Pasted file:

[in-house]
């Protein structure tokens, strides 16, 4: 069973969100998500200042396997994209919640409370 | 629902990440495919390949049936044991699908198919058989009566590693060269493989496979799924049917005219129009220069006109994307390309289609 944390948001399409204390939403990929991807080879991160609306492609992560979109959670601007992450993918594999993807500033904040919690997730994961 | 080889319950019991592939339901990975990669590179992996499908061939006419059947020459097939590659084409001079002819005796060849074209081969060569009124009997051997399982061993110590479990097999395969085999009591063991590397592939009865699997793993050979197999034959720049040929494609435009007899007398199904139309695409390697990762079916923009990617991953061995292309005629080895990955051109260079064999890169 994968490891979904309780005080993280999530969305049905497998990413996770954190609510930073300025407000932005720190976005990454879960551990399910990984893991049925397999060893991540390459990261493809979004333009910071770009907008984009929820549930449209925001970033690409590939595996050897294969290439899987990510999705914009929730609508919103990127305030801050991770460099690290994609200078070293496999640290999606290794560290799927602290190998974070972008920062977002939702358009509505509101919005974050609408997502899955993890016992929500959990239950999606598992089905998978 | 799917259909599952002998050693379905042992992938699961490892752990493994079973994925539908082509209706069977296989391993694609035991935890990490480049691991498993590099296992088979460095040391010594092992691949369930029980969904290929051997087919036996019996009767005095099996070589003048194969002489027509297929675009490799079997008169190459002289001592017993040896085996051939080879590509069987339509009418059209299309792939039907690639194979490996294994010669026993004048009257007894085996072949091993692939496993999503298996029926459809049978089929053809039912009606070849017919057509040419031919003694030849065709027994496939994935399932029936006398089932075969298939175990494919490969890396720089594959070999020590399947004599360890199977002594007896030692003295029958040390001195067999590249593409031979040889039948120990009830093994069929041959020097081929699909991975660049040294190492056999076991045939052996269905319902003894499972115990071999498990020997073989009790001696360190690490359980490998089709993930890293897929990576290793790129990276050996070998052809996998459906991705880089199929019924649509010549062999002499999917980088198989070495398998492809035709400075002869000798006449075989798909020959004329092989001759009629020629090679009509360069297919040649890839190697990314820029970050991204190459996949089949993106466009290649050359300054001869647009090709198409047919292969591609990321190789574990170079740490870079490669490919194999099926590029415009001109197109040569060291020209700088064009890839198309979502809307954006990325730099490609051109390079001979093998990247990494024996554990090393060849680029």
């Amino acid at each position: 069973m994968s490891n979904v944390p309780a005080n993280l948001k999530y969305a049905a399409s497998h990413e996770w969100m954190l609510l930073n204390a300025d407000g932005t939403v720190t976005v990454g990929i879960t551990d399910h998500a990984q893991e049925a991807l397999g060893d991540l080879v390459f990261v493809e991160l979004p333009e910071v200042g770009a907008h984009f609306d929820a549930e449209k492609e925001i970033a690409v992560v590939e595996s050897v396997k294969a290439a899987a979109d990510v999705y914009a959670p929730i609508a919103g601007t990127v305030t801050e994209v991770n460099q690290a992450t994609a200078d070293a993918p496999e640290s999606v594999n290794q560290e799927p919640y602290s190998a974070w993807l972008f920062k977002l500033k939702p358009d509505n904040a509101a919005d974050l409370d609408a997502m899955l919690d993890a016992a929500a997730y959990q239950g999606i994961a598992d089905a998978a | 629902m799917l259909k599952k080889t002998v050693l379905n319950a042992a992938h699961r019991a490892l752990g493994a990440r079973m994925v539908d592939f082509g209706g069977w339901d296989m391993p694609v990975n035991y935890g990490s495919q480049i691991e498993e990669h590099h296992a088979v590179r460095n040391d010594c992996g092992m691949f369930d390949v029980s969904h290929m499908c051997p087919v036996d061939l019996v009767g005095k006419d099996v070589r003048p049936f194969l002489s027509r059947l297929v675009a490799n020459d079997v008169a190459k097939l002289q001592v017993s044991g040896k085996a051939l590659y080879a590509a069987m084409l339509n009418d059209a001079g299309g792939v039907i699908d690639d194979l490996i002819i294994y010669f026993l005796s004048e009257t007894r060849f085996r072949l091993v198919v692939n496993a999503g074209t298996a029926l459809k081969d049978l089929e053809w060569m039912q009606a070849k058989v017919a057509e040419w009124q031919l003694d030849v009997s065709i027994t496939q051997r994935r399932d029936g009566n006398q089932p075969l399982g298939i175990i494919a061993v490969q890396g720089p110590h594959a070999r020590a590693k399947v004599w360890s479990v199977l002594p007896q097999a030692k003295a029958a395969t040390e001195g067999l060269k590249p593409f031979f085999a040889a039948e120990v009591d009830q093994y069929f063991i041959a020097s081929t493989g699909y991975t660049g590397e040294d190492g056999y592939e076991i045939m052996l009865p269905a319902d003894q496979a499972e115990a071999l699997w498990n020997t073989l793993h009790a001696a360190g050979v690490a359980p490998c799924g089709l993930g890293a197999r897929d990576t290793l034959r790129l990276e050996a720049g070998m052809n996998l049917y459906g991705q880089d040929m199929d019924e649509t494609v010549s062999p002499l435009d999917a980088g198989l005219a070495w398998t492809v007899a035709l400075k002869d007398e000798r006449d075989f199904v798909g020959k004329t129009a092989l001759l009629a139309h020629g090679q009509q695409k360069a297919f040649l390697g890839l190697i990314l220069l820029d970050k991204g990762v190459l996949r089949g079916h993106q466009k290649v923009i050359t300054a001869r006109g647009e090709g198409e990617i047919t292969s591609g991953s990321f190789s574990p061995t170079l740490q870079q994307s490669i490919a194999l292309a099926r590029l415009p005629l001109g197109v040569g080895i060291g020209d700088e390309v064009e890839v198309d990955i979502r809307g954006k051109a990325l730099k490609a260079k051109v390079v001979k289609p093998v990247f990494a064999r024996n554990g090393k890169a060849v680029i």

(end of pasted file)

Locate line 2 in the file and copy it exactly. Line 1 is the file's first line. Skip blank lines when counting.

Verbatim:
């Protein structure tokens, strides 16, 4: 069973969100998500200042396997994209919640409370 | 629902990440495919390949049936044991699908198919058989009566590693060269493989496979799924049917005219129009220069006109994307390309289609 944390948001399409204390939403990929991807080879991160609306492609992560979109959670601007992450993918594999993807500033904040919690997730994961 | 080889319950019991592939339901990975990669590179992996499908061939006419059947020459097939590659084409001079002819005796060849074209081969060569009124009997051997399982061993110590479990097999395969085999009591063991590397592939009865699997793993050979197999034959720049040929494609435009007899007398199904139309695409390697990762079916923009990617991953061995292309005629080895990955051109260079064999890169 994968490891979904309780005080993280999530969305049905497998990413996770954190609510930073300025407000932005720190976005990454879960551990399910990984893991049925397999060893991540390459990261493809979004333009910071770009907008984009929820549930449209925001970033690409590939595996050897294969290439899987990510999705914009929730609508919103990127305030801050991770460099690290994609200078070293496999640290999606290794560290799927602290190998974070972008920062977002939702358009509505509101919005974050609408997502899955993890016992929500959990239950999606598992089905998978 | 799917259909599952002998050693379905042992992938699961490892752990493994079973994925539908082509209706069977296989391993694609035991935890990490480049691991498993590099296992088979460095040391010594092992691949369930029980969904290929051997087919036996019996009767005095099996070589003048194969002489027509297929675009490799079997008169190459002289001592017993040896085996051939080879590509069987339509009418059209299309792939039907690639194979490996294994010669026993004048009257007894085996072949091993692939496993999503298996029926459809049978089929053809039912009606070849017919057509040419031919003694030849065709027994496939994935399932029936006398089932075969298939175990494919490969890396720089594959070999020590399947004599360890199977002594007896030692003295029958040390001195067999590249593409031979040889039948120990009830093994069929041959020097081929699909991975660049040294190492056999076991045939052996269905319902003894499972115990071999498990020997073989009790001696360190690490359980490998089709993930890293897929990576290793790129990276050996070998052809996998459906991705880089199929019924649509010549062999002499999917980088198989070495398998492809035709400075002869000798006449075989798909020959004329092989001759009629020629090679009509360069297919040649890839190697990314820029970050991204190459996949089949993106466009290649050359300054001869647009090709198409047919292969591609990321190789574990170079740490870079490669490919194999099926590029415009001109197109040569060291020209700088064009890839198309979502809307954006990325730099490609051109390079001979093998990247990494024996554990090393060849680029």